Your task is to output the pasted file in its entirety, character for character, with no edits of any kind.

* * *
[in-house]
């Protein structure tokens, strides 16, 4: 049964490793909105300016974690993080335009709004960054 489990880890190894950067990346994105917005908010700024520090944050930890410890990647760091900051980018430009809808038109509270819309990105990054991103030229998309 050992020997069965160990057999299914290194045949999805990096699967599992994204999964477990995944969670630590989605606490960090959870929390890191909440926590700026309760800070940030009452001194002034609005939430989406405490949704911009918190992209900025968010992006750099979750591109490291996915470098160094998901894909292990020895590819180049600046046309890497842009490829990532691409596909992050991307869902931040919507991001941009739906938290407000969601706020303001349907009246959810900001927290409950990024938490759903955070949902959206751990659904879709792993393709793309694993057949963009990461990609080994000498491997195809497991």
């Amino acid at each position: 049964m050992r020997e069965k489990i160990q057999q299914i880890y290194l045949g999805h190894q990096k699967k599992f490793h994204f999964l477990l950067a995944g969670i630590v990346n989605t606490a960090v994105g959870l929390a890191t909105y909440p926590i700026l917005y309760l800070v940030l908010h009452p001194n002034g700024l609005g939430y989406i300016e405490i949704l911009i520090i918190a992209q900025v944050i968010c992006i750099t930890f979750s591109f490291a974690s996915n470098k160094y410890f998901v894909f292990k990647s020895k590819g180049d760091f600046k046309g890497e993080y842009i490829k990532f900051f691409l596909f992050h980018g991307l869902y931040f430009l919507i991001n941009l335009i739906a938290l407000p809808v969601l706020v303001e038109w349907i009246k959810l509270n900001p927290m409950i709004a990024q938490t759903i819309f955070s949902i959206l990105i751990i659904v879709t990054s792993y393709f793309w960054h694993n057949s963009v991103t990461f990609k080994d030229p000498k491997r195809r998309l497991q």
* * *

[in-house]
């Protein structure tokens, strides 16, 4: 049964490793909105300016974690993080335009709004960054 489990880890190894950067990346994105917005908010700024520090944050930890410890990647760091900051980018430009809808038109509270819309990105990054991103030229998309 050992020997069965160990057999299914290194045949999805990096699967599992994204999964477990995944969670630590989605606490960090959870929390890191909440926590700026309760800070940030009452001194002034609005939430989406405490949704911009918190992209900025968010992006750099979750591109490291996915470098160094998901894909292990020895590819180049600046046309890497842009490829990532691409596909992050991307869902931040919507991001941009739906938290407000969601706020303001349907009246959810900001927290409950990024938490759903955070949902959206751990659904879709792993393709793309694993057949963009990461990609080994000498491997195809497991």
């Amino acid at each position: 049964m050992r020997e069965k489990i160990q057999q299914i880890y290194l045949g999805h190894q990096k699967k599992f490793h994204f999964l477990l950067a995944g969670i630590v990346n989605t606490a960090v994105g959870l929390a890191t909105y909440p926590i700026l917005y309760l800070v940030l908010h009452p001194n002034g700024l609005g939430y989406i300016e405490i949704l911009i520090i918190a992209q900025v944050i968010c992006i750099t930890f979750s591109f490291a974690s996915n470098k160094y410890f998901v894909f292990k990647s020895k590819g180049d760091f600046k046309g890497e993080y842009i490829k990532f900051f691409l596909f992050h980018g991307l869902y931040f430009l919507i991001n941009l335009i739906a938290l407000p809808v969601l706020v303001e038109w349907i009246k959810l509270n900001p927290m409950i709004a990024q938490t759903i819309f955070s949902i959206l990105i751990i659904v879709t990054s792993y393709f793309w960054h694993n057949s963009v991103t990461f990609k080994d030229p000498k491997r195809r998309l497991q």